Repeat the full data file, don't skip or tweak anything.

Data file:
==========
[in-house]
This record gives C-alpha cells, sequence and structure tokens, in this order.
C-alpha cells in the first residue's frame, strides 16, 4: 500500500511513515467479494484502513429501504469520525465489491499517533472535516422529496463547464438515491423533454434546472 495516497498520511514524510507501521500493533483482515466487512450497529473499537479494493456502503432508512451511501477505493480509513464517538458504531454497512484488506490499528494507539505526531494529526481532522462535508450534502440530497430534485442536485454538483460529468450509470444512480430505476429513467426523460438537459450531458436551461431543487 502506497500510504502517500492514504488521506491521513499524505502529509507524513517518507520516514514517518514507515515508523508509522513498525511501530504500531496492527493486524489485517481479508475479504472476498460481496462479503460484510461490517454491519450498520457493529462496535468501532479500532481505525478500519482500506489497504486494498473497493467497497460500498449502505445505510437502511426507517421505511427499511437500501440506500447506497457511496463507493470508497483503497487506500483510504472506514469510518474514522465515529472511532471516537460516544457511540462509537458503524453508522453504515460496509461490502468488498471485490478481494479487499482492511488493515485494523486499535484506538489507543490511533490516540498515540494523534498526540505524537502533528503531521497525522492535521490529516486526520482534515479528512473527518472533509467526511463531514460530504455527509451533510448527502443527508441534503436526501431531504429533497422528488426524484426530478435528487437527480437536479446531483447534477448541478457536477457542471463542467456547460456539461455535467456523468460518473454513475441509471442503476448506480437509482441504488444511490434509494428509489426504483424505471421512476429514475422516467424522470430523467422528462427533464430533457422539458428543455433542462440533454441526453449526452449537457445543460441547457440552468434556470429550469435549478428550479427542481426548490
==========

[in-house]
This record gives C-alpha cells, sequence and structure tokens, in this order.
C-alpha cells in the first residue's frame, strides 16, 4: 500500500511513515467479494484502513429501504469520525465489491499517533472535516422529496463547464438515491423533454434546472 495516497498520511514524510507501521500493533483482515466487512450497529473499537479494493456502503432508512451511501477505493480509513464517538458504531454497512484488506490499528494507539505526531494529526481532522462535508450534502440530497430534485442536485454538483460529468450509470444512480430505476429513467426523460438537459450531458436551461431543487 502506497500510504502517500492514504488521506491521513499524505502529509507524513517518507520516514514517518514507515515508523508509522513498525511501530504500531496492527493486524489485517481479508475479504472476498460481496462479503460484510461490517454491519450498520457493529462496535468501532479500532481505525478500519482500506489497504486494498473497493467497497460500498449502505445505510437502511426507517421505511427499511437500501440506500447506497457511496463507493470508497483503497487506500483510504472506514469510518474514522465515529472511532471516537460516544457511540462509537458503524453508522453504515460496509461490502468488498471485490478481494479487499482492511488493515485494523486499535484506538489507543490511533490516540498515540494523534498526540505524537502533528503531521497525522492535521490529516486526520482534515479528512473527518472533509467526511463531514460530504455527509451533510448527502443527508441534503436526501431531504429533497422528488426524484426530478435528487437527480437536479446531483447534477448541478457536477457542471463542467456547460456539461455535467456523468460518473454513475441509471442503476448506480437509482441504488444511490434509494428509489426504483424505471421512476429514475422516467424522470430523467422528462427533464430533457422539458428543455433542462440533454441526453449526452449537457445543460441547457440552468434556470429550469435549478428550479427542481426548490